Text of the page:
M&A with M and Q

Last Updated: Mon, Dec 10, 2012 03:52 hrs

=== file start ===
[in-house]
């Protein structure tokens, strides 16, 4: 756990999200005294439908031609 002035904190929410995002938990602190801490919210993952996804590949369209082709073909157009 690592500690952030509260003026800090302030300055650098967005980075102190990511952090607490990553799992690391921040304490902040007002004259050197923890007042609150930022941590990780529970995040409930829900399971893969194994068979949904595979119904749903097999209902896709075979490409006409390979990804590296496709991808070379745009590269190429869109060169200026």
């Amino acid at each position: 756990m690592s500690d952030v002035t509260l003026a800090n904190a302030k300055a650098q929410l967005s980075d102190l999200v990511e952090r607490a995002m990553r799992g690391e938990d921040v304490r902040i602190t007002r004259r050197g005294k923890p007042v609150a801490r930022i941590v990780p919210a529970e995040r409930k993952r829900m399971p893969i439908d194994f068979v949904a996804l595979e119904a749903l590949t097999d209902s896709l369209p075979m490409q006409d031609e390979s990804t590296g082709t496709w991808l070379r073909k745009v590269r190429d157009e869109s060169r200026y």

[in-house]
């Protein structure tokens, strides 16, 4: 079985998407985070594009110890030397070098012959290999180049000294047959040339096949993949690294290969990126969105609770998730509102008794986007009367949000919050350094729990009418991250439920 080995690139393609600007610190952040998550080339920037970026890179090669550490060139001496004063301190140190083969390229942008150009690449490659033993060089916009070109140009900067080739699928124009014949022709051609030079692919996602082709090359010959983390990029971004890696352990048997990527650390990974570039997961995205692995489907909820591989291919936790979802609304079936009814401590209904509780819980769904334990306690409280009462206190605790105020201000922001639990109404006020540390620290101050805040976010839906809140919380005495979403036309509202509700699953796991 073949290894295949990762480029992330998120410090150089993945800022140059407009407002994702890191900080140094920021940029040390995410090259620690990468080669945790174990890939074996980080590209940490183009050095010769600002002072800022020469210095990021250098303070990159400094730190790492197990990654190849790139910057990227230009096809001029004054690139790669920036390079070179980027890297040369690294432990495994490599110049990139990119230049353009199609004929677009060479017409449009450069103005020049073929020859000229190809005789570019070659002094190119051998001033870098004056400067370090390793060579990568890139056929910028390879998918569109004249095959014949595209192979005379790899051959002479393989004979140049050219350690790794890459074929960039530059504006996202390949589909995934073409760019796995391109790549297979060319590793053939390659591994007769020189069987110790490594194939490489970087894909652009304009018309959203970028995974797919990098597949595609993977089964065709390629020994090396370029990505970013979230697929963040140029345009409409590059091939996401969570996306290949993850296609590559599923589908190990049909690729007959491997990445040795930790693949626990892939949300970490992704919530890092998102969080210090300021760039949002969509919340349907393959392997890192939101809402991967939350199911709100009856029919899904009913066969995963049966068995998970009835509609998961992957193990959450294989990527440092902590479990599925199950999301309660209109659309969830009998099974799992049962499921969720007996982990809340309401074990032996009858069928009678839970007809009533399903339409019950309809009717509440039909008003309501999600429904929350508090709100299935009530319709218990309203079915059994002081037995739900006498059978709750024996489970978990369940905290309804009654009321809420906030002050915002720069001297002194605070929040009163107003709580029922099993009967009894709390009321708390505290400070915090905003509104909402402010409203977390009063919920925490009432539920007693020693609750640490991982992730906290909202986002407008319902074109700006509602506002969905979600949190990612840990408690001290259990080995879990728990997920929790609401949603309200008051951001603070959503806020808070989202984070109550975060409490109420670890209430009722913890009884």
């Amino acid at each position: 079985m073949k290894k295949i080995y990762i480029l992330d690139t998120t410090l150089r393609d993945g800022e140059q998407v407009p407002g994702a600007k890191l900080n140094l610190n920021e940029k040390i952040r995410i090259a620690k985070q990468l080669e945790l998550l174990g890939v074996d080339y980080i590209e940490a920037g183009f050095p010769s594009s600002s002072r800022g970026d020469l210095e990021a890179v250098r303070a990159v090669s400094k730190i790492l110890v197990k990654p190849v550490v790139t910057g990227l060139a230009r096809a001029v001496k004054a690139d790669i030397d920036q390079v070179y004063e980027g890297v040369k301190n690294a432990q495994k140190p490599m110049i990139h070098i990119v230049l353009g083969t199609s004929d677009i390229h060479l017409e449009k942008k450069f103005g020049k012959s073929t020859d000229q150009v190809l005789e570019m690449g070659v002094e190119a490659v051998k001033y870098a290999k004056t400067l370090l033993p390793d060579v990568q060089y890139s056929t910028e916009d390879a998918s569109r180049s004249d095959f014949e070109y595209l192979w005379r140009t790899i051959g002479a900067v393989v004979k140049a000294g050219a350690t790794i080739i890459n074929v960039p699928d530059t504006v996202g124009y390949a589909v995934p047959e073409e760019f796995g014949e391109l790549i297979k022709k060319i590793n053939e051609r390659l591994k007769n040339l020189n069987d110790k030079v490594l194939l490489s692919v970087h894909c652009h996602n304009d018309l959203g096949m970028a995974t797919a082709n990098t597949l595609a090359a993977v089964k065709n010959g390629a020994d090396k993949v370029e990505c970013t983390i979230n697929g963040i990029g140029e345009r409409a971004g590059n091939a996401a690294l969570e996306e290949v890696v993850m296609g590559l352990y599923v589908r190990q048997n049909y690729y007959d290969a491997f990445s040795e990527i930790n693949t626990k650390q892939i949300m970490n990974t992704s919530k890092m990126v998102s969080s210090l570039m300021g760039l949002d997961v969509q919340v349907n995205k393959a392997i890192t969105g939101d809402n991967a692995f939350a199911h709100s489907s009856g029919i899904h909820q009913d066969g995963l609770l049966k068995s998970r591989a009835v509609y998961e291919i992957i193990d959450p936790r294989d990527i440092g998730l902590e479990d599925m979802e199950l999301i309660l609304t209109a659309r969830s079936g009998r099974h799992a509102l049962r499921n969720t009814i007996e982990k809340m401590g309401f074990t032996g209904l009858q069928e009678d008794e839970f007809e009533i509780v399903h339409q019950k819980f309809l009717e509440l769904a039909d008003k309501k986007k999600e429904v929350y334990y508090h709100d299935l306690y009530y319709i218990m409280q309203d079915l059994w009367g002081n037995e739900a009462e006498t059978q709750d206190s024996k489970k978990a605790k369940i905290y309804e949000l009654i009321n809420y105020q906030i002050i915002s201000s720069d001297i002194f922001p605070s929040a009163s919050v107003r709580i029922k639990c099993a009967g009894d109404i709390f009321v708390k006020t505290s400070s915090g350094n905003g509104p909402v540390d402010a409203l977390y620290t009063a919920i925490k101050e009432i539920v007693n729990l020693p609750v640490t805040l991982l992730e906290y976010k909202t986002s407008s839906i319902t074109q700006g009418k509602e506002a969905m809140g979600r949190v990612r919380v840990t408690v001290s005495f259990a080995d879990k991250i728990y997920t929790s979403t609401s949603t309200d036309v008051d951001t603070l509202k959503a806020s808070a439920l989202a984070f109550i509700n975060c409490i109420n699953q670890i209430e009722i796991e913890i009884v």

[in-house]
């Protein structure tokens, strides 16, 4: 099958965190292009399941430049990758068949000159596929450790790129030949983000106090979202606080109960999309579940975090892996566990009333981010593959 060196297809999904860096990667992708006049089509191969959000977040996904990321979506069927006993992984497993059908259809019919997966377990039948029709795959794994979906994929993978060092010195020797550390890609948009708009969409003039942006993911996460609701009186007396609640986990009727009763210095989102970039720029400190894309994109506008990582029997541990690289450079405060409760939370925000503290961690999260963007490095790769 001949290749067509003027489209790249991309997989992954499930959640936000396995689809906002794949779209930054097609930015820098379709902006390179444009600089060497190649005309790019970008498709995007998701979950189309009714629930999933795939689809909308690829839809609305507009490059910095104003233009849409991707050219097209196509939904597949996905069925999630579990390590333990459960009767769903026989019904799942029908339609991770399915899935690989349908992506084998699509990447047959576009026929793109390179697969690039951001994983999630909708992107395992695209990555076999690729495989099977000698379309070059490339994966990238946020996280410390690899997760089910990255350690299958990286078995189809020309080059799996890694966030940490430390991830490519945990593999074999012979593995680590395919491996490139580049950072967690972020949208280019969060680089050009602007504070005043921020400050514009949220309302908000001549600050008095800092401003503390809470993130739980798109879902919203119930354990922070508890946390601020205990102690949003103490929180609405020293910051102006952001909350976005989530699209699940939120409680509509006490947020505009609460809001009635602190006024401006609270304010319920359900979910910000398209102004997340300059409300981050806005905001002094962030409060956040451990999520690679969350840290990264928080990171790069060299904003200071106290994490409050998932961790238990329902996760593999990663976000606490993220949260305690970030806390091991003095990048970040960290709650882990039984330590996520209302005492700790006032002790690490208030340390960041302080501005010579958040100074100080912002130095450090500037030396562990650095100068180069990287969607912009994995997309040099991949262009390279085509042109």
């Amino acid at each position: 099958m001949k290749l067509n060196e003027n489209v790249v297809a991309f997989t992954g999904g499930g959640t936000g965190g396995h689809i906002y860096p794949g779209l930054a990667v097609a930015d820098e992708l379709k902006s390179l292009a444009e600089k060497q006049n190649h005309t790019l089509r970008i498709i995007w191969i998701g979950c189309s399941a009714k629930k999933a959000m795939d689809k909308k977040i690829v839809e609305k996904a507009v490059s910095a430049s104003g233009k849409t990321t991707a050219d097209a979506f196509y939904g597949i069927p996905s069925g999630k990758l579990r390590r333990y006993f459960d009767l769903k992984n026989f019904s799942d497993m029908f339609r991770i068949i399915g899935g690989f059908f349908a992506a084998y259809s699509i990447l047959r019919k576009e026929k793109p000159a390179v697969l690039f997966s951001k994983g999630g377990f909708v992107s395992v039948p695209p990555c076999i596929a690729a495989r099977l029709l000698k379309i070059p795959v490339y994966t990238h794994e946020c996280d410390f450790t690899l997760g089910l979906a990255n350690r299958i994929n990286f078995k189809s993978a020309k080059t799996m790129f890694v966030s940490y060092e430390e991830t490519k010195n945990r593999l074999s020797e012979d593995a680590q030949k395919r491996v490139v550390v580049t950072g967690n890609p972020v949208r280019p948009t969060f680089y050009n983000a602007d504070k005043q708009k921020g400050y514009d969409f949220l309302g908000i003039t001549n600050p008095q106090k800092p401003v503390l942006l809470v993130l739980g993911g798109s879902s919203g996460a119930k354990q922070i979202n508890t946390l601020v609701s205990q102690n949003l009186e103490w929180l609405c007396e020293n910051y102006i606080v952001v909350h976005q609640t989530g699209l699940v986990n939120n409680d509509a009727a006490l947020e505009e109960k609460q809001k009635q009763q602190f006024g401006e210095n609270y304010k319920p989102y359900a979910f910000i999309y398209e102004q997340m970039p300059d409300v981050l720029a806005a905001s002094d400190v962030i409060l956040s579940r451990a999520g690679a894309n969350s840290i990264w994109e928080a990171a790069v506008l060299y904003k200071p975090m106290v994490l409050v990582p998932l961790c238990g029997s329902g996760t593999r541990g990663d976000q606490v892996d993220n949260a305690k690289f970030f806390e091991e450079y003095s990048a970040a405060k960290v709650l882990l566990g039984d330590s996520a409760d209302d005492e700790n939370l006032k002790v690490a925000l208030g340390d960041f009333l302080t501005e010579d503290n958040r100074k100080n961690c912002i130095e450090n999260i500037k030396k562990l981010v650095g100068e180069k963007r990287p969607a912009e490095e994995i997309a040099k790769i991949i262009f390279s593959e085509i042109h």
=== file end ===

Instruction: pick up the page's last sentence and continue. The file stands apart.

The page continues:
pAston Martin is getting a welcome boost from a £150-million 241-million capital injection The cash from Investindustrial the buyout shop that turned round Ducati should lift research and growth at James Bond&rsquos favourite car maker But perhaps appropriately Aston Martin&rsquos bondholders seem the biggest immediate winnersppThe Italian private equity firm is not buying in on the cheap Its 375 per cent stake in new shares values Aston Martin&rsquos enlarged equity at £400 million while debt stands at £380 million That equates to an enterprise value of almost twice sales and roughly 11 times Ebitda assuming earnings before deductions hit £70 million this year &ndash two multiples that would be the stuff of fantasy to most big car makersppBut the road map from here is at least clear if not straightforward Aston&rsquos plans to funnel £500 million into research and development over the next five years or so should help keep the range fresh That may include plugging an obvious gap SUVs Porsche proved with the Cayenne that the same luxury marque can credibly produce both two-seaters and Chelsea tractorsppBefriending a big auto maker beyond Aston&rsquos extended engine pact with Ford is a must too Even with fresh cash developing new platforms and engines alone is tough especially as emissions standards tighten Mercedes would be idealppAnd Aston Martin must get bigger in China which will account for just 5 per cent of 2012 sales Bernstein estimatesppIf Investindustrial can repeat its success with Ducati it will spare the blushes of the current Kuwaiti owners led by The Investment Dar So far their five-year bet has gone backwards Bringing in outside capital and expertise is embarrassing for such a prestigious investmentppFor now though the clearest winners are Aston Martin&rsquos bondholders The junk securities were sold in June last year just before the high-yield market flipped from mania to depression By last December they were trading at little over 60 per cent of face value and yielding more than 20 per centppThey have recently roared back towards par Anyone who bought at the low collected the coupon payments and sold out now would have made nearly 80 per cent in a year In a low-yield world returns like that deserve a Martini or twop

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